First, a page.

On my recent trip to Marwell, I and my colleagues were treated to quite a number of interesting animal behaviours. One of these was a pair of zebras having quite a serious disagreement. The encounter lasted a good few minutes and with lots of kicking, biting and general jostling. All of us burned off plenty of frames on the cameras and we come out with some good shots, and here are the best of mine.
As usual though, there’s a little scope for me to mention dinosaurs and palaeobehaviour. While obviously some animals were better equipped than others to fight, pretty much all species engage in some form of intraspecific combat at some point. You don’t have to have horns or tusks or spikes to inflict some serious injuries on your opponent and while a zebra may be rather less well equipped to deal out damage than say a buffalo, that doesn’t mean it can’t injure or kill another zebra. Similarly, while I imagine the primary reaction of any hadrosaur to a serious predator would be to flee, I’m sure that a pair of edmontosaurs with enough to fight over would have bitten and stomped as far as possible and fights would doubtless have got nasty – it wouldn’t just be the ceratopsians that would have tried to defeat one another.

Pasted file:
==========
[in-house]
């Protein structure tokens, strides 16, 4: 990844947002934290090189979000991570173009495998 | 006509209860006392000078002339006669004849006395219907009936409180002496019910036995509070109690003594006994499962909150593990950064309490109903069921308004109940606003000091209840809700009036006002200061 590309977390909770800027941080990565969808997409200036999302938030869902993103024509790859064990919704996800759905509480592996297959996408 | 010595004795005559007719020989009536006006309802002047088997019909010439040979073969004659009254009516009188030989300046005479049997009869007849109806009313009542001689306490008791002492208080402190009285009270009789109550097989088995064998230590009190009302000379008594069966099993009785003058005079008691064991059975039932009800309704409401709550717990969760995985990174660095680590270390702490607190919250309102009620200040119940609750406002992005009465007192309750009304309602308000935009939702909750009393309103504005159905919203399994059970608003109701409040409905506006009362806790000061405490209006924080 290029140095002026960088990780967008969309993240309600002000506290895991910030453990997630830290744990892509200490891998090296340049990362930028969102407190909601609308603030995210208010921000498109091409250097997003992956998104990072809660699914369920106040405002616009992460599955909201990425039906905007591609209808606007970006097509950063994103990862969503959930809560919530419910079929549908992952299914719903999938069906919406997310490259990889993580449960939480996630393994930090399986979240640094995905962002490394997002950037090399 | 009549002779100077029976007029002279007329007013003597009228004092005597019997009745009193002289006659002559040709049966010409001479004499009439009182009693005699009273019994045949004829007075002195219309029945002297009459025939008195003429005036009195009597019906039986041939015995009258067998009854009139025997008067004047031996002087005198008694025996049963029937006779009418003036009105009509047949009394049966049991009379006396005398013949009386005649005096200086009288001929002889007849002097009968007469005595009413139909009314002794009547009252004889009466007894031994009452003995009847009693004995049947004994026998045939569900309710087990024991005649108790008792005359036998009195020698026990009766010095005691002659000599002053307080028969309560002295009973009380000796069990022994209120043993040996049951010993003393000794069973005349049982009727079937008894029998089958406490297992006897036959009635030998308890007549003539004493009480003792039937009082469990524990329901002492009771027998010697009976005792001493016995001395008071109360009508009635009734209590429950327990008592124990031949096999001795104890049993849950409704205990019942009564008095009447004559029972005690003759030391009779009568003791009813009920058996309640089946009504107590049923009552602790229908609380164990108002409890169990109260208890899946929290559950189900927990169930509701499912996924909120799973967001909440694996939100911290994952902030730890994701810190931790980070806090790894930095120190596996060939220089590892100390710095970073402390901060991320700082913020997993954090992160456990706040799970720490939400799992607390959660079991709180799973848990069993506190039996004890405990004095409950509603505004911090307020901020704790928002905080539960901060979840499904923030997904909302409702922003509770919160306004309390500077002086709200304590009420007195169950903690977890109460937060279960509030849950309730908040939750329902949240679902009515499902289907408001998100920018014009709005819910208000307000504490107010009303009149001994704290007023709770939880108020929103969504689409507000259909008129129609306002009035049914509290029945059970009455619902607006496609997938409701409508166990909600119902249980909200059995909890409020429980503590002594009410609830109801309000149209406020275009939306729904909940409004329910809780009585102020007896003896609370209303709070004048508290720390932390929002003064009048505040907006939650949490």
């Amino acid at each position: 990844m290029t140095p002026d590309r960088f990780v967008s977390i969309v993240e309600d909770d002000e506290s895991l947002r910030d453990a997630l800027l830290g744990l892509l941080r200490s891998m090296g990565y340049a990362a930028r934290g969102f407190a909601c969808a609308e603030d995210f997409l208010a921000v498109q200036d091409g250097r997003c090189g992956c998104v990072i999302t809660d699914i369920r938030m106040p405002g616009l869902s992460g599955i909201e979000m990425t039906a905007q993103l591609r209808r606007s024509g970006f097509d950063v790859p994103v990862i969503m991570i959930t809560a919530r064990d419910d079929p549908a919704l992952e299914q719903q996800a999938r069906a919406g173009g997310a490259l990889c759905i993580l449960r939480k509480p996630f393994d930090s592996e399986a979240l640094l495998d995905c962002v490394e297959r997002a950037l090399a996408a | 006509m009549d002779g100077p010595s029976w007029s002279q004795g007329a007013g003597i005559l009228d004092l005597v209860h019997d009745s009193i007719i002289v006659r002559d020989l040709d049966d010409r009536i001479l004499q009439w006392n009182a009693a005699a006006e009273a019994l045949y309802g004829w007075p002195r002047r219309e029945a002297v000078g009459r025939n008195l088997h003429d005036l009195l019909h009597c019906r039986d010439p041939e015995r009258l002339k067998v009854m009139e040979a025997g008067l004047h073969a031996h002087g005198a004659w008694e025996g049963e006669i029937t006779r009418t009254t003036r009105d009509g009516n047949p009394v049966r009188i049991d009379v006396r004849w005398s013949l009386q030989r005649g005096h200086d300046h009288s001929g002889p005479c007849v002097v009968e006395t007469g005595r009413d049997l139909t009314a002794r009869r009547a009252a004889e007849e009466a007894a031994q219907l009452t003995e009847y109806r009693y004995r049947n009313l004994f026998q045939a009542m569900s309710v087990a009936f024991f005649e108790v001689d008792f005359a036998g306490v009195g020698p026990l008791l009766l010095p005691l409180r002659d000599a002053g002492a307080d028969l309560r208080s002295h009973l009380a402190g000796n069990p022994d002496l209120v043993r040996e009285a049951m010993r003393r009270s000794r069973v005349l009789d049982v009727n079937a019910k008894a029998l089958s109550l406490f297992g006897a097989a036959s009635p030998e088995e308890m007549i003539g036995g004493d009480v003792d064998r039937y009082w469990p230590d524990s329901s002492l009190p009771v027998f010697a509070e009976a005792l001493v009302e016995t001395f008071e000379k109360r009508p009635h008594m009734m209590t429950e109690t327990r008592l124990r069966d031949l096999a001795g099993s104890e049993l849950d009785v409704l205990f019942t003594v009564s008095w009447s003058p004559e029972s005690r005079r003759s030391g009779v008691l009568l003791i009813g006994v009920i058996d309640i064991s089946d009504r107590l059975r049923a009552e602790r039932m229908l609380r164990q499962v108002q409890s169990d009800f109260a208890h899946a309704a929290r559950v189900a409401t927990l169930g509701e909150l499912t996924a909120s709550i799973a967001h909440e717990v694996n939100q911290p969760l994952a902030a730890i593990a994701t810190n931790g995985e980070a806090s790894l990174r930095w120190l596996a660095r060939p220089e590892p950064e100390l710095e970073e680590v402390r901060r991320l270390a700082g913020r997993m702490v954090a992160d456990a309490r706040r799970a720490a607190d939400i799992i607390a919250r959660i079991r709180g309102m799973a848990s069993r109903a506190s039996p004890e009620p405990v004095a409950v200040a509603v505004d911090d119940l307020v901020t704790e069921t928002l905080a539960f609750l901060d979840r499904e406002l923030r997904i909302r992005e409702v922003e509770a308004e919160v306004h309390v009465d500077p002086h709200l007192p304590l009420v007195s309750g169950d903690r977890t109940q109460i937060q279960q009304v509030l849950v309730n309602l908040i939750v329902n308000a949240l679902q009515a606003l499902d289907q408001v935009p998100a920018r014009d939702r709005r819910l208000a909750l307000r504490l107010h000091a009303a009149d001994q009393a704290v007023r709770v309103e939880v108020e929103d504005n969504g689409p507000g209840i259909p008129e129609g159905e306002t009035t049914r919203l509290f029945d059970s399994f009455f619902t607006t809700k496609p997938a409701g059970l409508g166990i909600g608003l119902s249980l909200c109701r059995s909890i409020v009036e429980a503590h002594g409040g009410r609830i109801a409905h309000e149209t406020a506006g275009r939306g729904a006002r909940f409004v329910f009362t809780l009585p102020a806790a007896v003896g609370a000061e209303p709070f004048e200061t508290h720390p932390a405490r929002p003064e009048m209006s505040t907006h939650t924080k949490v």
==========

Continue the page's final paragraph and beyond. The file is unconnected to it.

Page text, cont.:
Incidentally, I can’t help suspect that ‘the fighting zebras’ is the name of some US college basketball team or some long forgotten infantry company. And if it isn’t, it really should be.